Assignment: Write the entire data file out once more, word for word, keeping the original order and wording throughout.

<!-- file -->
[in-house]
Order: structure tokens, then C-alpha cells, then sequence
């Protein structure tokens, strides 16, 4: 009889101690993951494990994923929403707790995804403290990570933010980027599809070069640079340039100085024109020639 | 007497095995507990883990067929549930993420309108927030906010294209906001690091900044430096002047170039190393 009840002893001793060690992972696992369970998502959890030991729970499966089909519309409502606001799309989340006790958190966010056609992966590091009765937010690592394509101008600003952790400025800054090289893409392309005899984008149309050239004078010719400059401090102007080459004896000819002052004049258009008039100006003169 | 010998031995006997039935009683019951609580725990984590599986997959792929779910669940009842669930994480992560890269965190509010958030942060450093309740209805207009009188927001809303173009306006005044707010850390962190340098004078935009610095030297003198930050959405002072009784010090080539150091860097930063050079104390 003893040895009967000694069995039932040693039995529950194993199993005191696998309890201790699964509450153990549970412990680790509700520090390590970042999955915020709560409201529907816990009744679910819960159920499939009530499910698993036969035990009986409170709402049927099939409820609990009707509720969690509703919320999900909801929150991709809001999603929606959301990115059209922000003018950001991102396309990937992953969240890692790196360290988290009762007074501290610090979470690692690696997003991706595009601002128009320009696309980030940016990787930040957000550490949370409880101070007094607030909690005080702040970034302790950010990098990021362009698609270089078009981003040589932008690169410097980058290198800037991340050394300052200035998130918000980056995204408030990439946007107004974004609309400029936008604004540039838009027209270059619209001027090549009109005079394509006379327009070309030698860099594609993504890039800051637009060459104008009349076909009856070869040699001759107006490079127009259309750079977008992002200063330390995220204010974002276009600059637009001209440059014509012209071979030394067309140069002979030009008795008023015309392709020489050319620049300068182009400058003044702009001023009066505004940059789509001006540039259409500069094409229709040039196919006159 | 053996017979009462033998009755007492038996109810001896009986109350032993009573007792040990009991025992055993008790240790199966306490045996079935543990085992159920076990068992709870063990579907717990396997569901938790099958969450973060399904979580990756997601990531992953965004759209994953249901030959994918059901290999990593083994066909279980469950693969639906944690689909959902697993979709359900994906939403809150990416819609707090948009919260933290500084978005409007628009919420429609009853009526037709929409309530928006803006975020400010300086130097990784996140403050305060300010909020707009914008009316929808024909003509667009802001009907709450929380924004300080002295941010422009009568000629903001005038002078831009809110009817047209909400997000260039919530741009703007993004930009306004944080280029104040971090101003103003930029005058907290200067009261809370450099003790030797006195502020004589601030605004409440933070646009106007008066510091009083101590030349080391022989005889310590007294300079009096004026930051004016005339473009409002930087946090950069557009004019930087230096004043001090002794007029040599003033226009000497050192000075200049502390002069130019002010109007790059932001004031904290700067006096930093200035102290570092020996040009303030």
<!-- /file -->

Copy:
[in-house]
Order: structure tokens, then C-alpha cells, then sequence
């Protein structure tokens, strides 16, 4: 009889101690993951494990994923929403707790995804403290990570933010980027599809070069640079340039100085024109020639 | 007497095995507990883990067929549930993420309108927030906010294209906001690091900044430096002047170039190393 009840002893001793060690992972696992369970998502959890030991729970499966089909519309409502606001799309989340006790958190966010056609992966590091009765937010690592394509101008600003952790400025800054090289893409392309005899984008149309050239004078010719400059401090102007080459004896000819002052004049258009008039100006003169 | 010998031995006997039935009683019951609580725990984590599986997959792929779910669940009842669930994480992560890269965190509010958030942060450093309740209805207009009188927001809303173009306006005044707010850390962190340098004078935009610095030297003198930050959405002072009784010090080539150091860097930063050079104390 003893040895009967000694069995039932040693039995529950194993199993005191696998309890201790699964509450153990549970412990680790509700520090390590970042999955915020709560409201529907816990009744679910819960159920499939009530499910698993036969035990009986409170709402049927099939409820609990009707509720969690509703919320999900909801929150991709809001999603929606959301990115059209922000003018950001991102396309990937992953969240890692790196360290988290009762007074501290610090979470690692690696997003991706595009601002128009320009696309980030940016990787930040957000550490949370409880101070007094607030909690005080702040970034302790950010990098990021362009698609270089078009981003040589932008690169410097980058290198800037991340050394300052200035998130918000980056995204408030990439946007107004974004609309400029936008604004540039838009027209270059619209001027090549009109005079394509006379327009070309030698860099594609993504890039800051637009060459104008009349076909009856070869040699001759107006490079127009259309750079977008992002200063330390995220204010974002276009600059637009001209440059014509012209071979030394067309140069002979030009008795008023015309392709020489050319620049300068182009400058003044702009001023009066505004940059789509001006540039259409500069094409229709040039196919006159 | 053996017979009462033998009755007492038996109810001896009986109350032993009573007792040990009991025992055993008790240790199966306490045996079935543990085992159920076990068992709870063990579907717990396997569901938790099958969450973060399904979580990756997601990531992953965004759209994953249901030959994918059901290999990593083994066909279980469950693969639906944690689909959902697993979709359900994906939403809150990416819609707090948009919260933290500084978005409007628009919420429609009853009526037709929409309530928006803006975020400010300086130097990784996140403050305060300010909020707009914008009316929808024909003509667009802001009907709450929380924004300080002295941010422009009568000629903001005038002078831009809110009817047209909400997000260039919530741009703007993004930009306004944080280029104040971090101003103003930029005058907290200067009261809370450099003790030797006195502020004589601030605004409440933070646009106007008066510091009083101590030349080391022989005889310590007294300079009096004026930051004016005339473009409002930087946090950069557009004019930087230096004043001090002794007029040599003033226009000497050192000075200049502390002069130019002010109007790059932001004031904290700067006096930093200035102290570092020996040009303030």